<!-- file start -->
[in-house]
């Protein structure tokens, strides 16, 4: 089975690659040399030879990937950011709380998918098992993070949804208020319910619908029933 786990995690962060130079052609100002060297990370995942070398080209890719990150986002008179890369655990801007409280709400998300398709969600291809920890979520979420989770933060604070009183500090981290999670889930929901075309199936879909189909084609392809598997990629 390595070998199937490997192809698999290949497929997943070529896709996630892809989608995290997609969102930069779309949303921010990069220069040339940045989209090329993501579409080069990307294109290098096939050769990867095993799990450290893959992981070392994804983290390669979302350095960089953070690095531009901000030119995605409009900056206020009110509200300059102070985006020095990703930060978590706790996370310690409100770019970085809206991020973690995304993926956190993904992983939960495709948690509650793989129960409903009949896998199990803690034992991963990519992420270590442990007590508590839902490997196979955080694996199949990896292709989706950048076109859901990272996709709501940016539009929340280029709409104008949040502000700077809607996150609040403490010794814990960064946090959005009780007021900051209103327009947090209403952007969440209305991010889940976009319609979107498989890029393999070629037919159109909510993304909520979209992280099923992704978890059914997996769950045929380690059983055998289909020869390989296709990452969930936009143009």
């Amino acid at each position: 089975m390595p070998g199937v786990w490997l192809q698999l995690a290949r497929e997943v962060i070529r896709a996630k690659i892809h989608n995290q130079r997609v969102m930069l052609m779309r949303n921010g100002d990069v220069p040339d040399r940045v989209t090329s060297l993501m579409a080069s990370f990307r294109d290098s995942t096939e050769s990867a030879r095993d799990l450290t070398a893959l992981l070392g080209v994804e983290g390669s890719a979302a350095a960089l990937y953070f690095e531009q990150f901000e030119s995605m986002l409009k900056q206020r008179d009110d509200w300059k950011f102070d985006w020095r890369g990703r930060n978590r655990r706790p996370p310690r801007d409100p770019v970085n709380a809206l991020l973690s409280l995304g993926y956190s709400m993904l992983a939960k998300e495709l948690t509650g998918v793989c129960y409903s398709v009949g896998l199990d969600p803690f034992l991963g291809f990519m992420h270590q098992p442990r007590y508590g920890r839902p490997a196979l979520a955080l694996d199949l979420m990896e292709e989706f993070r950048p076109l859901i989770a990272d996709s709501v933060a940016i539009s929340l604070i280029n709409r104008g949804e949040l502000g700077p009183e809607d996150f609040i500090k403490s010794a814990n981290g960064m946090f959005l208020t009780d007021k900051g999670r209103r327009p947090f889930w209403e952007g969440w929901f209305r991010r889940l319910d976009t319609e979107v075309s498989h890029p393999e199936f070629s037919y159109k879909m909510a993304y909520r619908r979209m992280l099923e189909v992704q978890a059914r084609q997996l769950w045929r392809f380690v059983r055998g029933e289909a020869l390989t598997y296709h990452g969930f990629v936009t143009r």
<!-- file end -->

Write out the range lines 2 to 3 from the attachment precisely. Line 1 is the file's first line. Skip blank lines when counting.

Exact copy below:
């Protein structure tokens, strides 16, 4: 089975690659040399030879990937950011709380998918098992993070949804208020319910619908029933 786990995690962060130079052609100002060297990370995942070398080209890719990150986002008179890369655990801007409280709400998300398709969600291809920890979520979420989770933060604070009183500090981290999670889930929901075309199936879909189909084609392809598997990629 390595070998199937490997192809698999290949497929997943070529896709996630892809989608995290997609969102930069779309949303921010990069220069040339940045989209090329993501579409080069990307294109290098096939050769990867095993799990450290893959992981070392994804983290390669979302350095960089953070690095531009901000030119995605409009900056206020009110509200300059102070985006020095990703930060978590706790996370310690409100770019970085809206991020973690995304993926956190993904992983939960495709948690509650793989129960409903009949896998199990803690034992991963990519992420270590442990007590508590839902490997196979955080694996199949990896292709989706950048076109859901990272996709709501940016539009929340280029709409104008949040502000700077809607996150609040403490010794814990960064946090959005009780007021900051209103327009947090209403952007969440209305991010889940976009319609979107498989890029393999070629037919159109909510993304909520979209992280099923992704978890059914997996769950045929380690059983055998289909020869390989296709990452969930936009143009």
């Amino acid at each position: 089975m390595p070998g199937v786990w490997l192809q698999l995690a290949r497929e997943v962060i070529r896709a996630k690659i892809h989608n995290q130079r997609v969102m930069l052609m779309r949303n921010g100002d990069v220069p040339d040399r940045v989209t090329s060297l993501m579409a080069s990370f990307r294109d290098s995942t096939e050769s990867a030879r095993d799990l450290t070398a893959l992981l070392g080209v994804e983290g390669s890719a979302a350095a960089l990937y953070f690095e531009q990150f901000e030119s995605m986002l409009k900056q206020r008179d009110d509200w300059k950011f102070d985006w020095r890369g990703r930060n978590r655990r706790p996370p310690r801007d409100p770019v970085n709380a809206l991020l973690s409280l995304g993926y956190s709400m993904l992983a939960k998300e495709l948690t509650g998918v793989c129960y409903s398709v009949g896998l199990d969600p803690f034992l991963g291809f990519m992420h270590q098992p442990r007590y508590g920890r839902p490997a196979l979520a955080l694996d199949l979420m990896e292709e989706f993070r950048p076109l859901i989770a990272d996709s709501v933060a940016i539009s929340l604070i280029n709409r104008g949804e949040l502000g700077p009183e809607d996150f609040i500090k403490s010794a814990n981290g960064m946090f959005l208020t009780d007021k900051g999670r209103r327009p947090f889930w209403e952007g969440w929901f209305r991010r889940l319910d976009t319609e979107v075309s498989h890029p393999e199936f070629s037919y159109k879909m909510a993304y909520r619908r979209m992280l099923e189909v992704q978890a059914r084609q997996l769950w045929r392809f380690v059983r055998g029933e289909a020869l390989t598997y296709h990452g969930f990629v936009t143009r």